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Perry v. Sindermann

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Subject: Michael Gottesman, Tenure, United States administrative case law, Segraves v. California, Censorship of student media
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Perry v. Sindermann

Perry v. Sindermann
Argued January 18, 1972
Decided June 29, 1972
Full case name Perry, et al. v. Sindermann
Citations 408 U.S. 593 (more)
92 S.Ct. 2694; 33 L.Ed.2d 570
Prior history Certiorari to the United States Court of Appeals for the Fifth Circuit
Lack of a contractual or tenure right to re-employment, taken alone, did not defeat respondent's claim that the nonrenewal of his contract violated his free speech right under the First and Fourteenth Amendments.
Court membership
Case opinions
Majority Stewart, joined by Burger, White, Blackmun, Rehnquist
Dissent Brennan, joined by Douglas
Dissent Marshall
Powell took no part in the consideration or decision of the case.

Perry v. Sindermann, 408 U.S. 593 (1972) was a United States Supreme Court decision affecting educational case law involving tenure and due process.


  • Facts 1
  • Issue 2
  • Result 3
  • See also 4
  • Further reading 5
  • External links 6


Sindermann was a teacher at several schools in the state college system of the State of Texas under a system of one year contracts from 1959 to 1969. In 1965 he became a professor at Odessa Junior College where he was successful enough to be appointed department co-chair for a time. During the 1968-1969 academic year, Sindermann became involved in public disagreements with the policies of the Board of Regents as president of the Texas Junior College Teachers Association. In May 1969 Sindermann’s one-year contract was terminated and was not renewed. The Regents issued a press release alleging insubordination but no official hearing was provided Sindermann to contest the basis for non-renewal.


Does a non-tenured teacher still have due process rights as provided by the Fourteenth Amendment through a de facto tenure policy created by rules and policy? Were Sindermann’s 14th Amendment due process rights violated?


In an opinion written by Justice Stewart, the court decided that Sindermann had alleged enough facts to show that he was entitled to some kind of process and that the lack of a contractual or tenure right taken alone did not defeat his claim that the nonrenewal of his contract violated the First and Fourteenth Amendments. While Sindermann did not have tenure per se, due to his length of service at his last institution (more than the four years mentioned as the probationary period for a full-time instructor in the “Policy Paper 1” guidelines) he had asserted that he had de facto tenure . The court pointed to Board of Regents v. Roth, 408 U.S. 564 (1972) as an example of a non-tenured teacher not having a claim for a hearing. However, Sindermann was able to point to the policy paper as providing an expectancy of treatment as if being tenured this expectancy gave him a viable claim that he had a property interest in the job such that it could fall under the protection of the Fourteenth amendment. The court ruled that "the respondent must be given an opportunity to prove the legitimate of his claim of such entitlement in light of the policies and practices of the institution. Proof of such a property interest would not, of course, entitle him to reinstatement. But such proof would obligate college officials to grant a hearing at his request, where he could be informed of the grounds for his non-retention and challenge their sufficiency".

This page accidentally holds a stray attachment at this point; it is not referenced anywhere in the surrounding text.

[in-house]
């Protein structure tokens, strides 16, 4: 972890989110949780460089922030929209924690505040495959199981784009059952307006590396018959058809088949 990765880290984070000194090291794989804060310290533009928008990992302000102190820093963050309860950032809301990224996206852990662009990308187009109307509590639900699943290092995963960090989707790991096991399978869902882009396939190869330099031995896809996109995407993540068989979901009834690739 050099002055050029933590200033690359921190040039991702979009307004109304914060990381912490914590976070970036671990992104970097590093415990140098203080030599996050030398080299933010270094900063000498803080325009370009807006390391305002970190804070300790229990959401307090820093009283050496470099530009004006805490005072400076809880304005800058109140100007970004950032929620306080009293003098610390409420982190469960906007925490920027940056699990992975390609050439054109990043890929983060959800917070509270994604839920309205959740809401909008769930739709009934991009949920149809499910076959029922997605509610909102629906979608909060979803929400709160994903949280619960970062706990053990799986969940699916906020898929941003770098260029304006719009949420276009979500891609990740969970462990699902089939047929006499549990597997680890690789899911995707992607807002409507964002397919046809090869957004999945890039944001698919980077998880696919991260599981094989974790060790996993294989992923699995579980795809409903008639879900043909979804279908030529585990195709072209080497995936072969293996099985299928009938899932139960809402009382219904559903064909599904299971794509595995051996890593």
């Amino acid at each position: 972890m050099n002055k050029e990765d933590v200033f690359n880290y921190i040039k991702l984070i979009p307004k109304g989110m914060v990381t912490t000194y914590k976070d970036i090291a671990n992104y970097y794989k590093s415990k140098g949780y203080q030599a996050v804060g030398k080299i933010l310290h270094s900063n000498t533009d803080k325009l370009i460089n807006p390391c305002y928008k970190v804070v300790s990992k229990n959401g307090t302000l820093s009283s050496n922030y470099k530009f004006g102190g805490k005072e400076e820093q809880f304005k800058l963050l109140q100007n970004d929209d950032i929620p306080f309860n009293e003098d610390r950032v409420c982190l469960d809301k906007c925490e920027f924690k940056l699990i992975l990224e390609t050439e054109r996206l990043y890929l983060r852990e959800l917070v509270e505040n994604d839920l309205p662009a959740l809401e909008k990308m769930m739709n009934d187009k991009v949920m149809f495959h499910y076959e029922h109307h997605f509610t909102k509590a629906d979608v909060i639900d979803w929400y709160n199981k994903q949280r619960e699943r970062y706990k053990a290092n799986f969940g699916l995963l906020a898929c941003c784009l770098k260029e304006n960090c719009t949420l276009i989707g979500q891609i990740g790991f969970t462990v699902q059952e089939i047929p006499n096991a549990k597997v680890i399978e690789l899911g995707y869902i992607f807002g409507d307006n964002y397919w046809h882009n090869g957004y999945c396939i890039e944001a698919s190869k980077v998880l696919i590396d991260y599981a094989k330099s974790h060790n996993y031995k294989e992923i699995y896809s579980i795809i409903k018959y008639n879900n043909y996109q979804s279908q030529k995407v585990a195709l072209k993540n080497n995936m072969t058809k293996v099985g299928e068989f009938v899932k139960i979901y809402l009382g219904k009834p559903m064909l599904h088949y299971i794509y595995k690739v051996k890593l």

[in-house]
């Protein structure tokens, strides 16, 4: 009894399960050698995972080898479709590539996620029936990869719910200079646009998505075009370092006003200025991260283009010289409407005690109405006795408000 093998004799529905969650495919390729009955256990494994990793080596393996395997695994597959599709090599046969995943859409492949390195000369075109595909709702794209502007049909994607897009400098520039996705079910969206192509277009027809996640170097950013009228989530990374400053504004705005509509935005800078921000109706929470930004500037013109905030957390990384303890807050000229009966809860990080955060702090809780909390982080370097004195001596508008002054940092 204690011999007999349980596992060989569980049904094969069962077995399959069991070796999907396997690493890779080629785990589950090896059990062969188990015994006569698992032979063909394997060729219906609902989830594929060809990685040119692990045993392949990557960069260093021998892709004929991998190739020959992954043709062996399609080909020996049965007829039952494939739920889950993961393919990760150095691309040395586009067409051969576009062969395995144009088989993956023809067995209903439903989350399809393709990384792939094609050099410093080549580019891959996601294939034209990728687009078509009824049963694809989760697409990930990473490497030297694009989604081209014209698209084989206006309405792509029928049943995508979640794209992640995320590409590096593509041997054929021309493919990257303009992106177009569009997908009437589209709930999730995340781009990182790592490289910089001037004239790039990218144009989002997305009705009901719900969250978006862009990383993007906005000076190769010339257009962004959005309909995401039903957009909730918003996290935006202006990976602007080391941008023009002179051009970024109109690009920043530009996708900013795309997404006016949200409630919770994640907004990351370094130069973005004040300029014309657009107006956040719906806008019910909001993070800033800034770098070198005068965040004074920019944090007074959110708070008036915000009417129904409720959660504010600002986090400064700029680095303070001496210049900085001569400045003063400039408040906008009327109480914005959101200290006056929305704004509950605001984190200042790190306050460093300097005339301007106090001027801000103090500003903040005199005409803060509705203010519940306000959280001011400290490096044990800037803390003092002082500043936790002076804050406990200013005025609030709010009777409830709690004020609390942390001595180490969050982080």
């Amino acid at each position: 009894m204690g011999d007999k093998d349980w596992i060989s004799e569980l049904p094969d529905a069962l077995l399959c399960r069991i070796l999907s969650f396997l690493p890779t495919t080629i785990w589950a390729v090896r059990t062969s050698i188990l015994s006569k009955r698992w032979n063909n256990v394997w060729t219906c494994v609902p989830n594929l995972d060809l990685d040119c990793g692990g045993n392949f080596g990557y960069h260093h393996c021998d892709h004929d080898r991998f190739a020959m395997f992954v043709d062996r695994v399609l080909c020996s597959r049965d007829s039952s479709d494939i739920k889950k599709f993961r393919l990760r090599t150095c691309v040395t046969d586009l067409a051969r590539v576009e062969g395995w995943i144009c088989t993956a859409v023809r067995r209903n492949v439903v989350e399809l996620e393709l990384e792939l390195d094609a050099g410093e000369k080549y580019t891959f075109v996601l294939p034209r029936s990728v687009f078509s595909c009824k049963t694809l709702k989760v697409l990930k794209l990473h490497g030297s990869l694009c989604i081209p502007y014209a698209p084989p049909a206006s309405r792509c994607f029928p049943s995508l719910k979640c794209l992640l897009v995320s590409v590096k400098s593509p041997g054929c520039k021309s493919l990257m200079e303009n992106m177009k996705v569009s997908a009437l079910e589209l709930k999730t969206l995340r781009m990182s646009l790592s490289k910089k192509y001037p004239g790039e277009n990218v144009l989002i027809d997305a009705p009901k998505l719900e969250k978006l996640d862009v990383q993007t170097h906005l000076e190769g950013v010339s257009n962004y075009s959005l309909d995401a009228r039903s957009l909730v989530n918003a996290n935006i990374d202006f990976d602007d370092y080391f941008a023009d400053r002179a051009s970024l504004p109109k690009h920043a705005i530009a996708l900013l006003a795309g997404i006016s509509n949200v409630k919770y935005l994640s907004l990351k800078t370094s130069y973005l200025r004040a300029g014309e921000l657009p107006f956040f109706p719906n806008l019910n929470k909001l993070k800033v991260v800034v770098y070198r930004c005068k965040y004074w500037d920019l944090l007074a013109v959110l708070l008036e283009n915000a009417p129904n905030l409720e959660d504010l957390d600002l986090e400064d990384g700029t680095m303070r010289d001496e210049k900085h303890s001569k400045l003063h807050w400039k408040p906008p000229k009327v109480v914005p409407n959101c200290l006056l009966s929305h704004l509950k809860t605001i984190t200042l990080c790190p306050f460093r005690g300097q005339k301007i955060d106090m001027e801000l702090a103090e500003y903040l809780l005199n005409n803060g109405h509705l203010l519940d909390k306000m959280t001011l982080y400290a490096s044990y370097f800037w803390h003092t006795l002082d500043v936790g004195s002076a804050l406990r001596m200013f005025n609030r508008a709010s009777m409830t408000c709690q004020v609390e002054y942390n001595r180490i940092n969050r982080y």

The problem the court faced was that without having a record of a hearing of Sindermann’s non-renewal, the court was unable to determine if Sindermann’s First Amendment right to free speech had been violated since there was no documented reason for the non-renewal. The court required that Sindermann be given a hearing at which it could be determined if his First Amendment rights had been violated by the Regents refusal to renew his contract due to his public utterances.

Justice Powell took no part in the decision.

Justice Brennan dissented in part joined by Justice Douglas writing that since the respondent was denied due process, he should be entitled to summary judgment on that issue.

Justice Marshall also dissented.

See also

Further reading

External links

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